The article that I linked recently seems to have opened a part of my mind in a way that made me squirm—but in a good way, I think.
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There are several adoptees I have encountered who have arrived at conclusions that agree with one another regarding their personal reunions with their biological families.
There seems to be a concession that they will never have the relationship with their biological parents for which they might have hoped.
They attribute this realization in part to the cultural and language barriers and also in part simply due to personality differences and more poignantly due to the lost years for which nothing can compensate.
Even without the language and cultural barriers, the post-reunion journey is often less than an ideal process.
It’s not simple or easy to try to build a relationship with one’s biological parents after a lifetime of absence. You can’t pick up where you left off, because most often you never began. And if there did happen to be a beginning, it ended abruptly and with great distress.
On the other hand, there are also a few adoptees I have encountered who seem to be doing very well in their reunions. They are not as distraught over the language and cultural barriers. They seem to be adjusting incredibly well, considering the circumstances. They are content despite the absence of a shared language. They appear to be forging lasting and healthy relationships with their biological families.
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I guess what I’m trying to say here is that, not surprisingly, I feel conflicted.
Quite honestly, in my mind, I have always imagined that, with time, my relationships with my Omma and Appa would naturally improve and grow as we learned to cope with the language and cultural barriers.
It is not that I imagined that such a process would be without obstacles, but rather that we would nonetheless continue to make progress, even if slowly and excruciatingly.
Honestly, the thought never dawned on me—that is, under the presumption that we would continue to agree that we wanted to remain in a relationship—that our relationship would not then continue to grow and mature until ultimately we would break through barriers and overcome differences to finally reach a deeper, more sustainable relationship.
Of course, I have always imagined that such a process would take years and years, possibly even decades.
But I had not really thought that we would hit a point at which we could get no further—that is, again, as long as all of us were continuing to forth effort, as long as we did not give up.
And now, of course, I begin to wonder and ponder, what if we do hit a stalemate? What if we get to a point where we are unable to get any further?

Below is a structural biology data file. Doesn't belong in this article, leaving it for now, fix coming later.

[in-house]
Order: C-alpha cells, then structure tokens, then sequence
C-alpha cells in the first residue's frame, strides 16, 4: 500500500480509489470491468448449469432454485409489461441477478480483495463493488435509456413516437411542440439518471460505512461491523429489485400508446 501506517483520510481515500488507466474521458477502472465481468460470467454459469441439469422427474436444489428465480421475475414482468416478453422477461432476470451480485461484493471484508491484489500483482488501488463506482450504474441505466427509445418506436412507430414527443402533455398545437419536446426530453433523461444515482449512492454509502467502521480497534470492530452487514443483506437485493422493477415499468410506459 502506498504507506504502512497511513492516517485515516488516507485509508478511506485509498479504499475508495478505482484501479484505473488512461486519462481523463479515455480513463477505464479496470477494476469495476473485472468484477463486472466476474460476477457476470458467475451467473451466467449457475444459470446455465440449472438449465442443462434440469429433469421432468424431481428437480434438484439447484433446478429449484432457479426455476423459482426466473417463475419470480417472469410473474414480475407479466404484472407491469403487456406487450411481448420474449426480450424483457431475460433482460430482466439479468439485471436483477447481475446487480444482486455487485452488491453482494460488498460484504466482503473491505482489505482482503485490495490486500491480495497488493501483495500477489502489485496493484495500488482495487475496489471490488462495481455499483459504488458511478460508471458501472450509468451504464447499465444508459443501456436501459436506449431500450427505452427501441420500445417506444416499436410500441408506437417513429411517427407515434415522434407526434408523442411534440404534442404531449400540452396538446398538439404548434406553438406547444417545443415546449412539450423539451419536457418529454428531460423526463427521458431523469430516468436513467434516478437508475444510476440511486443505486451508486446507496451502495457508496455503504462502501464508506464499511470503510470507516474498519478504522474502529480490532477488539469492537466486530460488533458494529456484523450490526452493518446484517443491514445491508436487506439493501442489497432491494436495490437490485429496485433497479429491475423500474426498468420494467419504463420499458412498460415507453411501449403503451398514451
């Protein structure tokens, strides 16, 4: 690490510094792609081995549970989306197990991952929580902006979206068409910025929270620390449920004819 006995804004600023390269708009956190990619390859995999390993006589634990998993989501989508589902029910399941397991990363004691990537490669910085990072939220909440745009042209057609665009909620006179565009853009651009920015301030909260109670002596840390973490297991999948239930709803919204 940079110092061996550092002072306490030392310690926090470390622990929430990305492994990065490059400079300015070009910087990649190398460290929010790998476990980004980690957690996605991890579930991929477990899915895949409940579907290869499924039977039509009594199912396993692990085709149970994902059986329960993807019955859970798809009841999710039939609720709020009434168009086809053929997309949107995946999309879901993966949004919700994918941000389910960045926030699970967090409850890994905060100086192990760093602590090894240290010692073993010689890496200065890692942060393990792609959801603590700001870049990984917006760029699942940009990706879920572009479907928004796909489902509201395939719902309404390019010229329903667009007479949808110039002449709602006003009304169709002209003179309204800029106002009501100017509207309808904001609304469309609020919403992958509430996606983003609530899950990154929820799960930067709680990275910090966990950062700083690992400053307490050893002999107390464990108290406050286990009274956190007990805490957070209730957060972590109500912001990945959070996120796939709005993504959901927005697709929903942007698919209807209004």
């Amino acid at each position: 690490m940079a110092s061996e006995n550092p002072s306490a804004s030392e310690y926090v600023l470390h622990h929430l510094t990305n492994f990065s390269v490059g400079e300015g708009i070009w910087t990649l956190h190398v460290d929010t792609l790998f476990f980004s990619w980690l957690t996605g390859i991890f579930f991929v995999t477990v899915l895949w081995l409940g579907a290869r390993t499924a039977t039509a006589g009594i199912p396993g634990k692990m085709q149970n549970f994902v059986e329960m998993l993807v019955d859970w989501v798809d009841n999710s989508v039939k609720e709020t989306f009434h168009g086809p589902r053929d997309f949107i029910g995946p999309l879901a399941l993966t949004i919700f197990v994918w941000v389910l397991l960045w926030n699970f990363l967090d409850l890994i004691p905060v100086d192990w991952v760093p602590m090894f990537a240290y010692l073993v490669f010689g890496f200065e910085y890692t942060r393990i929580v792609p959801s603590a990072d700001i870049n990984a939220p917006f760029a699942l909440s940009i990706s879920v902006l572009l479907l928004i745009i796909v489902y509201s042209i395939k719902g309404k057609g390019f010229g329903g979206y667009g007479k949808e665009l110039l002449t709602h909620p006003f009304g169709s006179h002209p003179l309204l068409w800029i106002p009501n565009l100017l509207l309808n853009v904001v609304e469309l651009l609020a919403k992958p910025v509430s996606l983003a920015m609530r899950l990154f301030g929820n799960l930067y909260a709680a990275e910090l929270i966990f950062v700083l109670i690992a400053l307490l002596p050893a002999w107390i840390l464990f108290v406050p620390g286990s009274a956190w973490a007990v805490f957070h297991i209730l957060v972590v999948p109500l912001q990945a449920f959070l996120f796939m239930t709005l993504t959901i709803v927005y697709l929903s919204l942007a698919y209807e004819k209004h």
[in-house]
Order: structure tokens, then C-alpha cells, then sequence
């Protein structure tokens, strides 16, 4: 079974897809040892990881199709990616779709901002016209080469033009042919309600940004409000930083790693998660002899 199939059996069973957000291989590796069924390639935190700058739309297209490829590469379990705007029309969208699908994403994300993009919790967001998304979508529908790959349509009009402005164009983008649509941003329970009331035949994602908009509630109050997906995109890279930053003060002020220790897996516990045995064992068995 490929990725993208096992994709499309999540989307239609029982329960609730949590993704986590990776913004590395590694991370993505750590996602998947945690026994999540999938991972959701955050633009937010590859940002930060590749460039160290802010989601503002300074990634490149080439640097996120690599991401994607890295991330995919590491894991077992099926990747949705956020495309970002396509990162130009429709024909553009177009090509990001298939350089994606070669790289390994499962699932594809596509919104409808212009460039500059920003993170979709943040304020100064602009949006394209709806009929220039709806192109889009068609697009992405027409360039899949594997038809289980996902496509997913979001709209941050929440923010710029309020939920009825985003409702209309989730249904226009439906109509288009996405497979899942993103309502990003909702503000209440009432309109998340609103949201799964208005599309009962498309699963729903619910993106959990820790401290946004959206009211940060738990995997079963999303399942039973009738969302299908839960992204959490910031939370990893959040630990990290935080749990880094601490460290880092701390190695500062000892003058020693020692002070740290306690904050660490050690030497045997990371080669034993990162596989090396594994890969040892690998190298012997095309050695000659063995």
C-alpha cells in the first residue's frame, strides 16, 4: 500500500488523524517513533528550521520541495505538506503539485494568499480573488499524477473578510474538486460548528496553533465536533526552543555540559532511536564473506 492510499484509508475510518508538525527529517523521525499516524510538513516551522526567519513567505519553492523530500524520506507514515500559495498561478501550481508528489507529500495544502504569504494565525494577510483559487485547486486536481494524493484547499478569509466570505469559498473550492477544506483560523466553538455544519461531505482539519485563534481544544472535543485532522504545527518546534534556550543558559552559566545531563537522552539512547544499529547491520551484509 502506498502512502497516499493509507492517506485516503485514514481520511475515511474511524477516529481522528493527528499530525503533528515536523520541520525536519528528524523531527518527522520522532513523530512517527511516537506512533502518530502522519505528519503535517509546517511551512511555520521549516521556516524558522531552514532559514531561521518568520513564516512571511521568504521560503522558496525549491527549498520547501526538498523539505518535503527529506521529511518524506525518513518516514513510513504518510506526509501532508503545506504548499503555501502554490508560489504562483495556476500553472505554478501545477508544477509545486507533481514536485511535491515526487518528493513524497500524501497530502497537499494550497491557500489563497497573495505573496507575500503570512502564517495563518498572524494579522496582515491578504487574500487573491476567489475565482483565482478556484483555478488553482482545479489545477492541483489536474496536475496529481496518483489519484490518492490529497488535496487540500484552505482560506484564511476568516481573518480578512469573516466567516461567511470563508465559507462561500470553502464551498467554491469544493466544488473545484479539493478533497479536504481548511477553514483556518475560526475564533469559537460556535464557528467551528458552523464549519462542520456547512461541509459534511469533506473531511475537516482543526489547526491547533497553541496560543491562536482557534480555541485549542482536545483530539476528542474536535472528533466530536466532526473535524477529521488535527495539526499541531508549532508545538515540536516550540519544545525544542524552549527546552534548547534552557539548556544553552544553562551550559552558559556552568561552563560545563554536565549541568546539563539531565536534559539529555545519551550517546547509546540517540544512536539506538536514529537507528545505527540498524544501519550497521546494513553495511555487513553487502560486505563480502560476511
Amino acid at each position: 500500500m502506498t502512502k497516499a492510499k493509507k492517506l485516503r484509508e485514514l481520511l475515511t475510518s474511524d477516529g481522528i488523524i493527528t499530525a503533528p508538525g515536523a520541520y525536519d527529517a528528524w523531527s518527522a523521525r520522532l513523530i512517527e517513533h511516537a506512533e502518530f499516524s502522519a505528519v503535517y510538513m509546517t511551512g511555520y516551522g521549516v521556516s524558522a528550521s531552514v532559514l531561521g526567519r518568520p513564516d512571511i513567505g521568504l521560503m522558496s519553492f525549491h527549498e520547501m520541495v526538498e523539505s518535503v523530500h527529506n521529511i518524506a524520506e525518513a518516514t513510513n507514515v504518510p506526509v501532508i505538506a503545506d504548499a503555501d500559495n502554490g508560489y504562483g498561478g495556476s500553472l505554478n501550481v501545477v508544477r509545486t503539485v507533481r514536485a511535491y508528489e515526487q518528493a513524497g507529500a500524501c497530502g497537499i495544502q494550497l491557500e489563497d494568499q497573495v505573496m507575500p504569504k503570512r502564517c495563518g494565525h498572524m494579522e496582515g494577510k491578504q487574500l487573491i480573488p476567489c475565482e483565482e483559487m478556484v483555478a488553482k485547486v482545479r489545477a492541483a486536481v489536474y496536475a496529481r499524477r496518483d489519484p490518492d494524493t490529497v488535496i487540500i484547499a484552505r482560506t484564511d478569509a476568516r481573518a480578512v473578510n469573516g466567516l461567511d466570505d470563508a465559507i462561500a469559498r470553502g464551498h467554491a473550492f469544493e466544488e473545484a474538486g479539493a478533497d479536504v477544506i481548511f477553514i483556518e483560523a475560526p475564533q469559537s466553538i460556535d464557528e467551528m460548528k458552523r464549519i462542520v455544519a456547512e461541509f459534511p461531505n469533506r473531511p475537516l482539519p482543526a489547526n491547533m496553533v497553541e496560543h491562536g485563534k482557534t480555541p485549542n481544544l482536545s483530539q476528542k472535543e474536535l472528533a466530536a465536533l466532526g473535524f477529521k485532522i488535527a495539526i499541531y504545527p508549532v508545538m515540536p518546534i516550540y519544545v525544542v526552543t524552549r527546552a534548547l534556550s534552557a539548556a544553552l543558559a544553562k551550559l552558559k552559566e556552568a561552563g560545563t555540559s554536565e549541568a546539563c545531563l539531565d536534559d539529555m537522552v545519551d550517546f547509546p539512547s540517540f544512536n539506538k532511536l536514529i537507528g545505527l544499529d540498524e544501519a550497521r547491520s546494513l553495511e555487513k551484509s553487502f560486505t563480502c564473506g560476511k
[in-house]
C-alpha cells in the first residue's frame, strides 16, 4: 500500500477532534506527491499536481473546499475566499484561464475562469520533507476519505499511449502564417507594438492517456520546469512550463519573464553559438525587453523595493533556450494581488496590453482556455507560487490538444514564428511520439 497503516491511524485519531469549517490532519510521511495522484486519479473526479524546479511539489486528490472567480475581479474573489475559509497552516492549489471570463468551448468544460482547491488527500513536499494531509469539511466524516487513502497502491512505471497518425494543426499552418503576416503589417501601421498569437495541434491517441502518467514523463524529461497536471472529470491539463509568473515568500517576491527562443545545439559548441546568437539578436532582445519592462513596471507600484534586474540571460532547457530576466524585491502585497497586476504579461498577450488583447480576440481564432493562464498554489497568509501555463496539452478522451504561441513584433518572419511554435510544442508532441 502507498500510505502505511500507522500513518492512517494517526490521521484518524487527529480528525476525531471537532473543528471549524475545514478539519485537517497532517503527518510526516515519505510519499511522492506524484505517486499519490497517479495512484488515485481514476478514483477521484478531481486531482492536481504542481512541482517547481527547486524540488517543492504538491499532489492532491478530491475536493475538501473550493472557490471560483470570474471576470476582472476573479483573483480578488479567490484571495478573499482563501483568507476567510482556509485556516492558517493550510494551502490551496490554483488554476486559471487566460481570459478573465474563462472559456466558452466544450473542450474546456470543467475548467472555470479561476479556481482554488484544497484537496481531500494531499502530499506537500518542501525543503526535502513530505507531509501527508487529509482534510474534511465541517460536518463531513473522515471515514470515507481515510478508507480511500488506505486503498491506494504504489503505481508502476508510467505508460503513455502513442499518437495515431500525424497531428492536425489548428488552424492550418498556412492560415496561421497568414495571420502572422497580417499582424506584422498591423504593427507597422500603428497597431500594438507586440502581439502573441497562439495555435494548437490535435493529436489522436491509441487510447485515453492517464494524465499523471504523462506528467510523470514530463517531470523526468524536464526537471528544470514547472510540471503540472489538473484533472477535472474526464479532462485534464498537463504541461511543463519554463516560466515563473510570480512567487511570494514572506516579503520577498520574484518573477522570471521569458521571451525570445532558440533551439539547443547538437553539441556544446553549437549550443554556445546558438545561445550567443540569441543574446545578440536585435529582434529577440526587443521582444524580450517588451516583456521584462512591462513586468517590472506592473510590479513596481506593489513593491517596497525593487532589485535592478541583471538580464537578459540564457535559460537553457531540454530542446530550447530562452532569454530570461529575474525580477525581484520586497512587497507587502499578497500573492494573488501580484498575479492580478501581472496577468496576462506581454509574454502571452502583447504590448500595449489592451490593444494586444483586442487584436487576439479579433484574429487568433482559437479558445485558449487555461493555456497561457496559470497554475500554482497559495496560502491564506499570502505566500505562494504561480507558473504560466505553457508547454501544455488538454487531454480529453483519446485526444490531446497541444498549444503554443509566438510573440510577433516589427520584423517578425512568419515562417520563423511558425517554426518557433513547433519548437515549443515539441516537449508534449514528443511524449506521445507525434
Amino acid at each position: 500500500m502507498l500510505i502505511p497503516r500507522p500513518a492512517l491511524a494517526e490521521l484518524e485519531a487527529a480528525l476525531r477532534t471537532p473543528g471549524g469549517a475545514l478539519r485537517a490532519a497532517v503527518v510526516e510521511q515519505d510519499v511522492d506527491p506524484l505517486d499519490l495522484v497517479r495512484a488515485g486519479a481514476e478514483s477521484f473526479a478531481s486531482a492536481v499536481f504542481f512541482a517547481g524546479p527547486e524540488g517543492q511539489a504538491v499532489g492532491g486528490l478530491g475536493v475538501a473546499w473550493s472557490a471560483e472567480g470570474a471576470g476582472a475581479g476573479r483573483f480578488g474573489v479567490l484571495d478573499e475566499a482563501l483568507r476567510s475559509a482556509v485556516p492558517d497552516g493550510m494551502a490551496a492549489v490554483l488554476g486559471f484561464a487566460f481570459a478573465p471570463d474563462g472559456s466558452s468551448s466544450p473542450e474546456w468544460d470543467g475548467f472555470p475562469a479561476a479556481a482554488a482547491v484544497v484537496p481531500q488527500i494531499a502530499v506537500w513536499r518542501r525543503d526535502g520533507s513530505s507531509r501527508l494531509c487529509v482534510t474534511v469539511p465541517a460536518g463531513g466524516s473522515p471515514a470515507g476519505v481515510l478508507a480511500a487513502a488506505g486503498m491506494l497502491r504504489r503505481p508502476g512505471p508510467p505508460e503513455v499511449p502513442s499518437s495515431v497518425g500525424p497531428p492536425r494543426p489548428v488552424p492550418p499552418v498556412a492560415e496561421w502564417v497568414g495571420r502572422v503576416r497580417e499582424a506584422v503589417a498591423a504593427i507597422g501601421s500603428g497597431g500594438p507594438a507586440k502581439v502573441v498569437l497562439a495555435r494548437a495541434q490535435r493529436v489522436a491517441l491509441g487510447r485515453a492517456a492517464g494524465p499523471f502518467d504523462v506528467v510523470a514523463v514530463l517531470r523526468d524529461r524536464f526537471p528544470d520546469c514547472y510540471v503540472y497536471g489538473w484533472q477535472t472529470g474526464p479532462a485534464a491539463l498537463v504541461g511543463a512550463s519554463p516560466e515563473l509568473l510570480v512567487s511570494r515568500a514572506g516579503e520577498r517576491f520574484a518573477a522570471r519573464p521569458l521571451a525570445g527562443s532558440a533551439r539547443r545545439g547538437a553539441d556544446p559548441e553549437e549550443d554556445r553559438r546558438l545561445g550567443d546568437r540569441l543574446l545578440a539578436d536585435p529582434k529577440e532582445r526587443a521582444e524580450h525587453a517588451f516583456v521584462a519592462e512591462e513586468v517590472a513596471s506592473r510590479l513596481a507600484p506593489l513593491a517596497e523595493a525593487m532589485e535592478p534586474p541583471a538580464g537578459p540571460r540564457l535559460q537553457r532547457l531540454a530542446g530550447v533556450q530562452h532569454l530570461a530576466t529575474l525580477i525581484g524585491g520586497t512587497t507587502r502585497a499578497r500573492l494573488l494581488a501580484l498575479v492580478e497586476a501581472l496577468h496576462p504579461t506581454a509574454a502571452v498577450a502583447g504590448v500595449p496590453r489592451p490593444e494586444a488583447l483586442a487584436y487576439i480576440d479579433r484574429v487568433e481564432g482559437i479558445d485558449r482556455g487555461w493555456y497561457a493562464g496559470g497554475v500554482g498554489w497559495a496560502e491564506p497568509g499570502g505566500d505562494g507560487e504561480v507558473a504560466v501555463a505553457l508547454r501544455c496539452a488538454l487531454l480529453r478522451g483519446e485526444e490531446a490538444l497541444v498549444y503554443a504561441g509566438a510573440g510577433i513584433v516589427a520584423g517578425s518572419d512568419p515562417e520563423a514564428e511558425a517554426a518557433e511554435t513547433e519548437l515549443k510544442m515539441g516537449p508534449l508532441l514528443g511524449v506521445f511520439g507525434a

I suppose I’ve just assumed that as long as I keep doing my part and as long as they keep doing their part, we’ll eventually get “there.”
Of course, I could grow weary and exhausted and decide I do not want to do it anymore. They could change their minds and decide they want a stalemate. But, at least for my part, I do not imagine myself making that kind of decision…not after searching and waiting for seven years.
* * *
On the other hand, I do relate very much to what Hopgood and other adoptees have expressed as far as the seemingly permanent sense of displacement.
I tried making jap-chae and kimchi kim bap and o-ee (cucumber) kim bap the other day, and I literally began crying during the process.
I know, seems pretty pathetic and overly dramatic.
As usual, I don’t even really know how to put into words what I was feeling.
I just know that I felt such a pressure and such a burden while at the same time feeling compelled and determined.
I simultaneously did and did not want to be learning how to make Korean food.
I wanted to rebel and throw down the seaweed and noodles and all the chopped vegetables and scream I hate this! I hate Korea! Why should I have to learn these things?! Why is this so hard?!
Yet in the same moment and in the same way, I could not stop myself. I felt compelled, driven. I wanted to finish it. I wanted to get it done. I wanted to make it work.
Not because anyone was forcing it upon me, but because something within me could not stop pushing ahead.
So I kept chopping and I kept rolling, eyes blurry with tears, lips shaky with uncertain smiles—amidst a mixed harmony that can only be made when both laughing and crying join together in a joyous kind of misery.